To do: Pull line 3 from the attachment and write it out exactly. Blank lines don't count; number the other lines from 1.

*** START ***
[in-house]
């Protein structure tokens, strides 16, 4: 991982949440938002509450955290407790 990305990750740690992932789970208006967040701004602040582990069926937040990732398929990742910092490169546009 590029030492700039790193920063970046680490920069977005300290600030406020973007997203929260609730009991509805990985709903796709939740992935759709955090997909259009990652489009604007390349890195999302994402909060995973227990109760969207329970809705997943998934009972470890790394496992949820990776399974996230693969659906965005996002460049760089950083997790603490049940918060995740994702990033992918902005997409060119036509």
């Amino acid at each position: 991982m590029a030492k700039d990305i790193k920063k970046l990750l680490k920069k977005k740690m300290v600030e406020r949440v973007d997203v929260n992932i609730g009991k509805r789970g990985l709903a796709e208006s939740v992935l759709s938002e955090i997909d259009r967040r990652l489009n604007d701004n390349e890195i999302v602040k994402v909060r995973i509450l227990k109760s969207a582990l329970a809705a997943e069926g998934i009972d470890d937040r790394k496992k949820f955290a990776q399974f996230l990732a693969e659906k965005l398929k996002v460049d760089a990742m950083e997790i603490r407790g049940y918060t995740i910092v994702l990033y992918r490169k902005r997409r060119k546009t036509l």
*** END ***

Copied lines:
């Amino acid at each position: 991982m590029a030492k700039d990305i790193k920063k970046l990750l680490k920069k977005k740690m300290v600030e406020r949440v973007d997203v929260n992932i609730g009991k509805r789970g990985l709903a796709e208006s939740v992935l759709s938002e955090i997909d259009r967040r990652l489009n604007d701004n390349e890195i999302v602040k994402v909060r995973i509450l227990k109760s969207a582990l329970a809705a997943e069926g998934i009972d470890d937040r790394k496992k949820f955290a990776q399974f996230l990732a693969e659906k965005l398929k996002v460049d760089a990742m950083e997790i603490r407790g049940y918060t995740i910092v994702l990033y992918r490169k902005r997409r060119k546009t036509l």